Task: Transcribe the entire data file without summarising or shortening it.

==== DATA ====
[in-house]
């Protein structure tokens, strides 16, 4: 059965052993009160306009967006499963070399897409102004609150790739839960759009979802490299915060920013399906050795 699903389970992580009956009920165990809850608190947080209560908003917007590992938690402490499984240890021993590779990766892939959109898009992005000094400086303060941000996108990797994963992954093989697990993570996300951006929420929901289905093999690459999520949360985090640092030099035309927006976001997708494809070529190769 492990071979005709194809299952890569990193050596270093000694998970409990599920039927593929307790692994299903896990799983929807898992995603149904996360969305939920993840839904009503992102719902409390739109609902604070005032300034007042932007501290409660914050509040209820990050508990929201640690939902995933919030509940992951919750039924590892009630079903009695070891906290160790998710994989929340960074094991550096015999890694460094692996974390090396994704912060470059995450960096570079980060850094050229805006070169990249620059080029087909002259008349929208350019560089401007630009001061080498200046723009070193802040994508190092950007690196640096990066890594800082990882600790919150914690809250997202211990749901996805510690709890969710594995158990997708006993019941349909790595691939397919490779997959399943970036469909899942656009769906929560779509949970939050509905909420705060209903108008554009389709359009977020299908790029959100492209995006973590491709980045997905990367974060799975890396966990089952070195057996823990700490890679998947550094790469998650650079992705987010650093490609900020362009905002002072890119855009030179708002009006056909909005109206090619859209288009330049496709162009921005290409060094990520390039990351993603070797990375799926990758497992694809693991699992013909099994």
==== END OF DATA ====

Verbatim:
[in-house]
């Protein structure tokens, strides 16, 4: 059965052993009160306009967006499963070399897409102004609150790739839960759009979802490299915060920013399906050795 699903389970992580009956009920165990809850608190947080209560908003917007590992938690402490499984240890021993590779990766892939959109898009992005000094400086303060941000996108990797994963992954093989697990993570996300951006929420929901289905093999690459999520949360985090640092030099035309927006976001997708494809070529190769 492990071979005709194809299952890569990193050596270093000694998970409990599920039927593929307790692994299903896990799983929807898992995603149904996360969305939920993840839904009503992102719902409390739109609902604070005032300034007042932007501290409660914050509040209820990050508990929201640690939902995933919030509940992951919750039924590892009630079903009695070891906290160790998710994989929340960074094991550096015999890694460094692996974390090396994704912060470059995450960096570079980060850094050229805006070169990249620059080029087909002259008349929208350019560089401007630009001061080498200046723009070193802040994508190092950007690196640096990066890594800082990882600790919150914690809250997202211990749901996805510690709890969710594995158990997708006993019941349909790595691939397919490779997959399943970036469909899942656009769906929560779509949970939050509905909420705060209903108008554009389709359009977020299908790029959100492209995006973590491709980045997905990367974060799975890396966990089952070195057996823990700490890679998947550094790469998650650079992705987010650093490609900020362009905002002072890119855009030179708002009006056909909005109206090619859209288009330049496709162009921005290409060094990520390039990351993603070797990375799926990758497992694809693991699992013909099994």